U.S. President Joe Biden’s warning of “consequences” for any aid China may give to Russia’s Ukraine war effort could force Chinese President Xi Jinping to choose between a longstanding lucrative trade relationship with the West and a growing strategic partnership with Moscow.
Based on trade flows alone, Beijing has a lot at stake following Biden’s nearly two-hour video call with Xi on Friday, with the White House confirming that sanctions on China were an option.
Despite growing trade ties to Southeast Asia and an economy that is less dependent on trade over the past decade, China’s economic interests remain heavily skewed to Western democracies, trade data reviewed by Reuters showed.
Siding with political ally Russia would make little economic sense for China, according to analysts, as the United States and European Union still consume more than a third of China’s exports.
“On the pure economic question, if China were to have to make the choice – Russia versus everyone else – I mean, it’s a no-brainer for China because it’s so integrated with all of these Western economies,” said Chad Bown, a senior fellow at the Washington-based Peterson Institute for International Economics thinks tank who tracks China trade closely.
China’s ambassador to the United States, Qin Gang, on Sunday emphasized China’s close relationship with Russia.
“China has normal trade, economic, financial, energy cooperations with Russia,” Qin told the CBS program “Face the Nation” when asked if Beijing would provide financial support to Moscow. “These are normal business between two sovereign countries, based on international laws, including WTO (World Trade Organization) rules.”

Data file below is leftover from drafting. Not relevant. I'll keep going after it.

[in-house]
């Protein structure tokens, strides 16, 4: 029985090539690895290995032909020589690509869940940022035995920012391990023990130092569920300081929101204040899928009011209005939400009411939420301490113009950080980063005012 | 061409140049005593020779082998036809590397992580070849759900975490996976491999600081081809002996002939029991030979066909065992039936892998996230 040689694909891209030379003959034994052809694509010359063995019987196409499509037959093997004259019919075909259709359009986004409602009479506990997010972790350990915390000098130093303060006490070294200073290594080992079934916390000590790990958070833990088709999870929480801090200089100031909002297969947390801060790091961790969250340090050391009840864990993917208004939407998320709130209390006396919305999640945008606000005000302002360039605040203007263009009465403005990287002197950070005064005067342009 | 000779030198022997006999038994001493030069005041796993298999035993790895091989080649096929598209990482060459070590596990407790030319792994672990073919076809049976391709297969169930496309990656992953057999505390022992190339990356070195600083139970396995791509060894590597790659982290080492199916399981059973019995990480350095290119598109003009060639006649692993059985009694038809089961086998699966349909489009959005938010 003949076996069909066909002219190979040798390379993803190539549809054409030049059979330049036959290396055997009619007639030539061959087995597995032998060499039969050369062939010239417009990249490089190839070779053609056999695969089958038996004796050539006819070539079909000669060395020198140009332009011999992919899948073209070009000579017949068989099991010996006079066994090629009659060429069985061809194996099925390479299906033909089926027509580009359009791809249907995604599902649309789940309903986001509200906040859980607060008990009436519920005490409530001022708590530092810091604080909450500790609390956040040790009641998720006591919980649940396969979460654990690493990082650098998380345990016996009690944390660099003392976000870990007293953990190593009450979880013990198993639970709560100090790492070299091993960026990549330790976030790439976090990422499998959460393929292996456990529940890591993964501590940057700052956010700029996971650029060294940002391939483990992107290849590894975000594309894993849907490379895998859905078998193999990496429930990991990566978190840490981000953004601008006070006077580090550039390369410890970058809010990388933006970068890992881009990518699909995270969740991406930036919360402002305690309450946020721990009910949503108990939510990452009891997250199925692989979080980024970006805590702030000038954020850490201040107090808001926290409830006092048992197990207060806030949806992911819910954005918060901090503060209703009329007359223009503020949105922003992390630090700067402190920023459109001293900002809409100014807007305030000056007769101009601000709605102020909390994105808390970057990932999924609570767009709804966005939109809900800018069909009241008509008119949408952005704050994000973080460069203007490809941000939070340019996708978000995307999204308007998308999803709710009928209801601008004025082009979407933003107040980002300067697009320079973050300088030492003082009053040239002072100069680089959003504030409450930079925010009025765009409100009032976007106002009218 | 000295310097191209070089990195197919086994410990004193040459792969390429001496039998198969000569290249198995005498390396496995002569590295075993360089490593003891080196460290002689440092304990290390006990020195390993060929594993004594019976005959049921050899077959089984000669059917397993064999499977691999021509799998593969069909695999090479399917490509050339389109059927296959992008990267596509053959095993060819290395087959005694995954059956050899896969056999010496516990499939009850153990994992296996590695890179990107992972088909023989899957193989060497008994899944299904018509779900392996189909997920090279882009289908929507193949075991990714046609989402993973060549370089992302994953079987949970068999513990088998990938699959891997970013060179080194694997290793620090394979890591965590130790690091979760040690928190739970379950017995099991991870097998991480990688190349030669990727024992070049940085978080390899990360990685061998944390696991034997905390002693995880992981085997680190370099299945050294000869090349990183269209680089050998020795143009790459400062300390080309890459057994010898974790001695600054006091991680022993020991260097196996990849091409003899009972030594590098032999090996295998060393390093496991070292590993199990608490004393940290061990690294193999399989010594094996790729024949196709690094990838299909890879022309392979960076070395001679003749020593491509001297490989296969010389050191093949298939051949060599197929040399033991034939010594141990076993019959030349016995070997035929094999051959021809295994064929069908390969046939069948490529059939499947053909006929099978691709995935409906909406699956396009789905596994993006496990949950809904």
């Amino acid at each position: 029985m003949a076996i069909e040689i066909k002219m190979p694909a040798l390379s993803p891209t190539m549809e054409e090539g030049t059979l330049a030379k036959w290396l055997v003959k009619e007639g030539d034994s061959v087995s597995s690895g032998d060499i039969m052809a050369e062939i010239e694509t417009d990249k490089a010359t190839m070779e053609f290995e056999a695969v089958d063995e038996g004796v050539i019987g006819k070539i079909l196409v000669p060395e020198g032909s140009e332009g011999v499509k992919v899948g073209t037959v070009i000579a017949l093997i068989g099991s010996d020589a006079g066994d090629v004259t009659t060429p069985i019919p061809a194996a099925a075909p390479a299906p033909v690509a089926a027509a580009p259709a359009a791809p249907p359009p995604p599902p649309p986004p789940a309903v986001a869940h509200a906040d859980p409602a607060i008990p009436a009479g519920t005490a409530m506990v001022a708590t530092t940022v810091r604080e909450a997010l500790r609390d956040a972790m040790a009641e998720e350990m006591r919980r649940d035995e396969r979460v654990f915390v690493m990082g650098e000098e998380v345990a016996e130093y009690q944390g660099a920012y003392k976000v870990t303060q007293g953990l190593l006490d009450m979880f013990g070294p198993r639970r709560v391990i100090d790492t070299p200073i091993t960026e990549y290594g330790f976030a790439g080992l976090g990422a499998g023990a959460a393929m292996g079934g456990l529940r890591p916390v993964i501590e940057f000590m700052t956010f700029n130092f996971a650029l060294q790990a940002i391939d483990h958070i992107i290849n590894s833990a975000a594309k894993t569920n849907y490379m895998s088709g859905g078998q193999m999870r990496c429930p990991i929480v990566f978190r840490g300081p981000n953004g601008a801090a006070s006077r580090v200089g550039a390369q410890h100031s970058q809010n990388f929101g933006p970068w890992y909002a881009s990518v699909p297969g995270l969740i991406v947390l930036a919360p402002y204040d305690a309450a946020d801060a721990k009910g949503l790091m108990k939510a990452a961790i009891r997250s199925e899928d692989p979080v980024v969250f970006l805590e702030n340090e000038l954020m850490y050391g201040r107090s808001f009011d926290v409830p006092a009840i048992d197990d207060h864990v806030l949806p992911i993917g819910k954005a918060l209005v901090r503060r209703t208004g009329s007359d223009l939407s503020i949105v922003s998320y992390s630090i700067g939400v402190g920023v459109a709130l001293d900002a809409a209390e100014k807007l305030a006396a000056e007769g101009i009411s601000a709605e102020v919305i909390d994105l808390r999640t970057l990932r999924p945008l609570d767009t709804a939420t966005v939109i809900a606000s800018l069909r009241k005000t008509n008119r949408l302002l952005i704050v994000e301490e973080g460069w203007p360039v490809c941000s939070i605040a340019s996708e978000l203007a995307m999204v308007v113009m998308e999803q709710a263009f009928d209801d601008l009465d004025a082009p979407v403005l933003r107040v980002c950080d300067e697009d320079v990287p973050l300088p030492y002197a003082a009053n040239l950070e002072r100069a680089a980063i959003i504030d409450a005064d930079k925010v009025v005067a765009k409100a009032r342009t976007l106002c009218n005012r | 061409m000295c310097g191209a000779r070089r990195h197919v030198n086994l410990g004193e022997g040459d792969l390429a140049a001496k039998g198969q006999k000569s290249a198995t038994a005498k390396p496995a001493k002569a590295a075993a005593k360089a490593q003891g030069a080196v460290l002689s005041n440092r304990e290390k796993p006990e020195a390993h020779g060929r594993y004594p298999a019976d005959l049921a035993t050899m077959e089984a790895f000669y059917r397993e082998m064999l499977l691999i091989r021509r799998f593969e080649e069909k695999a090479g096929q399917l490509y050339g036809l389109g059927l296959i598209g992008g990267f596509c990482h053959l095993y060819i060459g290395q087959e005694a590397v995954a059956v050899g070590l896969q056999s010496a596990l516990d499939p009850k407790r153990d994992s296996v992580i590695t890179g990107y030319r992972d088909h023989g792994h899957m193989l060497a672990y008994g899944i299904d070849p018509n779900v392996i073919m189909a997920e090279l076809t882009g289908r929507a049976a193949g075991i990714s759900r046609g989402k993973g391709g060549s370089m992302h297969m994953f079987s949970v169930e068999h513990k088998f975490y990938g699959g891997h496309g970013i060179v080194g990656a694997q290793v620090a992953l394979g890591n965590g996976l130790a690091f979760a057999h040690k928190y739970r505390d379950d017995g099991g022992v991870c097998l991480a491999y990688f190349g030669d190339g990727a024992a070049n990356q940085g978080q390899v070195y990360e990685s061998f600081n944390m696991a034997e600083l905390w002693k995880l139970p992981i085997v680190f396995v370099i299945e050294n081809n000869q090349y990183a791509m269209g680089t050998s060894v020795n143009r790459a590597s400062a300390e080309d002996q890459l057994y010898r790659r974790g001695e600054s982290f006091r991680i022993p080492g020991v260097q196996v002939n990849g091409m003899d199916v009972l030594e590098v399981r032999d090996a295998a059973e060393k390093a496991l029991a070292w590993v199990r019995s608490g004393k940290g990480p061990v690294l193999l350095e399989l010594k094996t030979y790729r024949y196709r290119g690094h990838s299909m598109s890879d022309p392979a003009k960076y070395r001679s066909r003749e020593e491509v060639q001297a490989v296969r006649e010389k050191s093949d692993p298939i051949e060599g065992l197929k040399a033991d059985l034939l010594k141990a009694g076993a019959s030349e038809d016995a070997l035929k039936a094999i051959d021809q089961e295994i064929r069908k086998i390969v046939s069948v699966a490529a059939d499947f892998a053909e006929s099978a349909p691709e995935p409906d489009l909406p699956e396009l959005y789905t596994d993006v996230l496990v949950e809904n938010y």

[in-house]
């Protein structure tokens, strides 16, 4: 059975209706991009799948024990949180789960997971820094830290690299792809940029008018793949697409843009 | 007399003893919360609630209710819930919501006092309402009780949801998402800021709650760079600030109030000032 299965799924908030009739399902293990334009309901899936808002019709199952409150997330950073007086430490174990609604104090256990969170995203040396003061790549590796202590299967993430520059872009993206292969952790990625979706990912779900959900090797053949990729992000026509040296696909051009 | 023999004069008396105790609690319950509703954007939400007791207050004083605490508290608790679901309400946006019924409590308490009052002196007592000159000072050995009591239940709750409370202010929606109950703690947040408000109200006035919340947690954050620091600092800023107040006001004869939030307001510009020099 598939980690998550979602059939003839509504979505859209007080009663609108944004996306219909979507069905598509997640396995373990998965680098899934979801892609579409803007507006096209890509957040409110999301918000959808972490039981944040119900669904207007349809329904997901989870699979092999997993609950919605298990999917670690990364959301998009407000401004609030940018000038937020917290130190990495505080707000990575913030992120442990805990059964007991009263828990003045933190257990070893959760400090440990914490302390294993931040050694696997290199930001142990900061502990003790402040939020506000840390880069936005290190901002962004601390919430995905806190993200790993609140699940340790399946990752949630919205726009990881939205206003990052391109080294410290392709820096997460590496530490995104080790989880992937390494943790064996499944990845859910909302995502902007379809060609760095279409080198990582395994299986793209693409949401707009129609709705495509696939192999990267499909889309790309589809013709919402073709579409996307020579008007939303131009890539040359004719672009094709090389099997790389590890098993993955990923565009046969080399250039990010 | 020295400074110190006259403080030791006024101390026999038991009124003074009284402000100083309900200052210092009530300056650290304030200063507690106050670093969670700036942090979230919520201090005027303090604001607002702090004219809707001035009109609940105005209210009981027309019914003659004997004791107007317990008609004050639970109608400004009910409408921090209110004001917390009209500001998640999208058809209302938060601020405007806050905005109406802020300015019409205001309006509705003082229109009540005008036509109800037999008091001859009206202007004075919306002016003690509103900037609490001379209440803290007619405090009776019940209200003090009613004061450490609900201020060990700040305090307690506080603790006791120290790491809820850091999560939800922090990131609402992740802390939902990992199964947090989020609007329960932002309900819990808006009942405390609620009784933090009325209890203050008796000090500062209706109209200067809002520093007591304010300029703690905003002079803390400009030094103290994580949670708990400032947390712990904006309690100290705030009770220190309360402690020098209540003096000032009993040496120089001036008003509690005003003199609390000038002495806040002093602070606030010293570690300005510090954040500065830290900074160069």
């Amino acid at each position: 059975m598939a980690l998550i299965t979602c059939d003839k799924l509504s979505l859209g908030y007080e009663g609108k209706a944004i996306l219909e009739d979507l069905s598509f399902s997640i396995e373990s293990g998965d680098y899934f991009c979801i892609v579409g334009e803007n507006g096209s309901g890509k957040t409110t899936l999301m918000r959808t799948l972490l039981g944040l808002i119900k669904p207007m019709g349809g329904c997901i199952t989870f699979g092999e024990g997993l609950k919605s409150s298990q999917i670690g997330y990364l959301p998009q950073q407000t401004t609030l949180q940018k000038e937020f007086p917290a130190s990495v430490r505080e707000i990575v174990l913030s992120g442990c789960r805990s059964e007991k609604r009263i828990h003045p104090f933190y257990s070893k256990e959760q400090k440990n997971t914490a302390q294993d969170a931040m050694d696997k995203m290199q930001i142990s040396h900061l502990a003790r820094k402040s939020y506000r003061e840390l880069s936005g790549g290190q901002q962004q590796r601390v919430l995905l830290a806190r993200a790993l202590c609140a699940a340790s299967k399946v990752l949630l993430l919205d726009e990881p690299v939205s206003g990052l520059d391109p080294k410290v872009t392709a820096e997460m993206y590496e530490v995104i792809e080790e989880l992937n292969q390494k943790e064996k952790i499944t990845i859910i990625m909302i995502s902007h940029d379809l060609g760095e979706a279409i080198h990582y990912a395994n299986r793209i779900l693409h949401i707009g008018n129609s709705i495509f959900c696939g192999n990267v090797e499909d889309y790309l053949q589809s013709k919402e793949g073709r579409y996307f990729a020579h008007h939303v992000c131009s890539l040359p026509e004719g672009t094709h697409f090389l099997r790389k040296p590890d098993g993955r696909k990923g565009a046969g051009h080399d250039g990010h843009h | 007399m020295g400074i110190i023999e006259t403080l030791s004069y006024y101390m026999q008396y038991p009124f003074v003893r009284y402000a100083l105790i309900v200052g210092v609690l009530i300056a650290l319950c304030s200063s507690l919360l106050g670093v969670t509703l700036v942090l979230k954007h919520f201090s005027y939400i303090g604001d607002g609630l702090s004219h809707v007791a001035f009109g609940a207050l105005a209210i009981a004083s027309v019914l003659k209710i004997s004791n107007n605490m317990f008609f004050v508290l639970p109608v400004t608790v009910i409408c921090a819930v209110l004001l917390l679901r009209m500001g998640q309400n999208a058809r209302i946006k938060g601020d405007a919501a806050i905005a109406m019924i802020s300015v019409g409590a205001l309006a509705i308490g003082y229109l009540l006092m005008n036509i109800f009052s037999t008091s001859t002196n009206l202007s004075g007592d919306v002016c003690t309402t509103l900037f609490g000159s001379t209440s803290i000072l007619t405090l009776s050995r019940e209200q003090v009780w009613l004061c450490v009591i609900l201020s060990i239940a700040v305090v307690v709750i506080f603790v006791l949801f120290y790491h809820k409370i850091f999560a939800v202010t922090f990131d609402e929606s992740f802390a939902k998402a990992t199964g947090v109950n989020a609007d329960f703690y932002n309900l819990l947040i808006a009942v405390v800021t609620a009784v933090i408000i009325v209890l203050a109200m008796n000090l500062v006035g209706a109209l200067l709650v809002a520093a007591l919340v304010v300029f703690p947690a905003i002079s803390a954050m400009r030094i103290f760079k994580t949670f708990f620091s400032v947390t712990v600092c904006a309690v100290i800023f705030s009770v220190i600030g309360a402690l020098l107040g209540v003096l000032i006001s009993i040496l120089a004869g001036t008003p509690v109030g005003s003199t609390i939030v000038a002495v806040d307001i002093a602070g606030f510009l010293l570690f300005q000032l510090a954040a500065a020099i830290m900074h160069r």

Targeting Beijing with the type of broad economic sanctions that have been imposed on Russia would have potentially serious consequences for the United States and globally, given that China is the world’s second-largest economy and the largest exporter. As China’s economy has ballooned to $16 trillion in the past 20 years, its dependence on trade with other countries for its economic well-being has diminished.
As Chinese citizens become wealthier, domestic consumption and services are playing a bigger share in China’s economy.
However, China is still more dependent on trade, at about 35% of GDP, than the United States at 23% or Japan at 31%.
The wealthy G7 countries that form the heart of an anti-Russia alliance following last month’s invasion of Ukraine still consume more than a third of China’s exports. That is a drop from almost half of China’s exports nearly two decades ago, but a relatively steady share since 2014, when Russia annexed Ukraine’s Crimea region.
The share of China’s exports to the Association of Southeast Asian Nations (ASEAN) countries, with which China recently has forged new trade agreements, has doubled to about 15%, eclipsing Japan in importance. But China’s January-February 2022 trade data showed that exports to the European Union grew the most at 24%.
OIL FOR CELLPHONES
Russia’s overall trade with China has grown since the West first imposed sanctions on Moscow in response to its annexation of Crimea.
But China’s exports to Russia have remained between 1% and 2% for the past 20 years.
Russian imports from China track those of many other countries, with electronics and consumer goods including cellphones, computers, apparel, toys and footwear topping the list.
China exported 10 times as many cellphones, by value, to the United States alone, at $32.4 billion in 2020, based on UN Comtrade data.
China’s imports from Russia are dominated by oil. At $27 billion in 2020, crude oil and other petroleum dwarfs all other imports from Russia, mainly commodities including copper, softwood lumber, liquefied natural gas, coal, metals and ores.
Although the United States has banned Russian energy imports, Western sanctions have not specifically targeted Russia’s oil and gas exports. But the U.S.-led sanctions on Russian banks that prohibit dollar transactions have hampered China’s ability to provide trade finance for oil Russian oil cargoes.